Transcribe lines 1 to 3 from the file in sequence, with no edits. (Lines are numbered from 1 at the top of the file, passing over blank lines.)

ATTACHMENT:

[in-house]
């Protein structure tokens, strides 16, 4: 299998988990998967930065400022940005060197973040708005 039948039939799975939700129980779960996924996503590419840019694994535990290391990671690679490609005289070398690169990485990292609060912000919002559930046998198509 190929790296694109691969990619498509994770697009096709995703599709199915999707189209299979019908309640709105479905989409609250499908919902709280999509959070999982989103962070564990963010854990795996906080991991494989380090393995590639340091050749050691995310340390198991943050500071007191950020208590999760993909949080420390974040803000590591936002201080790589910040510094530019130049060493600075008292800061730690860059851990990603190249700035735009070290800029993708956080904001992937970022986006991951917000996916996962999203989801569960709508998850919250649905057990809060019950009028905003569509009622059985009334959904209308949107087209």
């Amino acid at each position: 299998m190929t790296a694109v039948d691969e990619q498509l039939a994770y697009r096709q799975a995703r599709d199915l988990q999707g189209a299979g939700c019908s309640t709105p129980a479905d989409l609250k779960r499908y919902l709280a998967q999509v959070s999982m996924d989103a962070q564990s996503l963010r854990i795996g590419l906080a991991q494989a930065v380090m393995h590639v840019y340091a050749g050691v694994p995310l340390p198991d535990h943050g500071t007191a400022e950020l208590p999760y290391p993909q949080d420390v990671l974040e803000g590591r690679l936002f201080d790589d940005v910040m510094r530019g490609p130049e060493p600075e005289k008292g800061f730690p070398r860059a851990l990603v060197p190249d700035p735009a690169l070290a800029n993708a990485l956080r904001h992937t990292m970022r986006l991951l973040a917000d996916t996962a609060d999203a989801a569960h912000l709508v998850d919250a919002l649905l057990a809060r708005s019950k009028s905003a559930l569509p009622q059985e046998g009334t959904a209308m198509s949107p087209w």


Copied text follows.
[in-house]
């Protein structure tokens, strides 16, 4: 299998988990998967930065400022940005060197973040708005 039948039939799975939700129980779960996924996503590419840019694994535990290391990671690679490609005289070398690169990485990292609060912000919002559930046998198509 190929790296694109691969990619498509994770697009096709995703599709199915999707189209299979019908309640709105479905989409609250499908919902709280999509959070999982989103962070564990963010854990795996906080991991494989380090393995590639340091050749050691995310340390198991943050500071007191950020208590999760993909949080420390974040803000590591936002201080790589910040510094530019130049060493600075008292800061730690860059851990990603190249700035735009070290800029993708956080904001992937970022986006991951917000996916996962999203989801569960709508998850919250649905057990809060019950009028905003569509009622059985009334959904209308949107087209």
């Amino acid at each position: 299998m190929t790296a694109v039948d691969e990619q498509l039939a994770y697009r096709q799975a995703r599709d199915l988990q999707g189209a299979g939700c019908s309640t709105p129980a479905d989409l609250k779960r499908y919902l709280a998967q999509v959070s999982m996924d989103a962070q564990s996503l963010r854990i795996g590419l906080a991991q494989a930065v380090m393995h590639v840019y340091a050749g050691v694994p995310l340390p198991d535990h943050g500071t007191a400022e950020l208590p999760y290391p993909q949080d420390v990671l974040e803000g590591r690679l936002f201080d790589d940005v910040m510094r530019g490609p130049e060493p600075e005289k008292g800061f730690p070398r860059a851990l990603v060197p190249d700035p735009a690169l070290a800029n993708a990485l956080r904001h992937t990292m970022r986006l991951l973040a917000d996916t996962a609060d999203a989801a569960h912000l709508v998850d919250a919002l649905l057990a809060r708005s019950k009028s905003a559930l569509p009622q059985e046998g009334t959904a209308m198509s949107p087209w």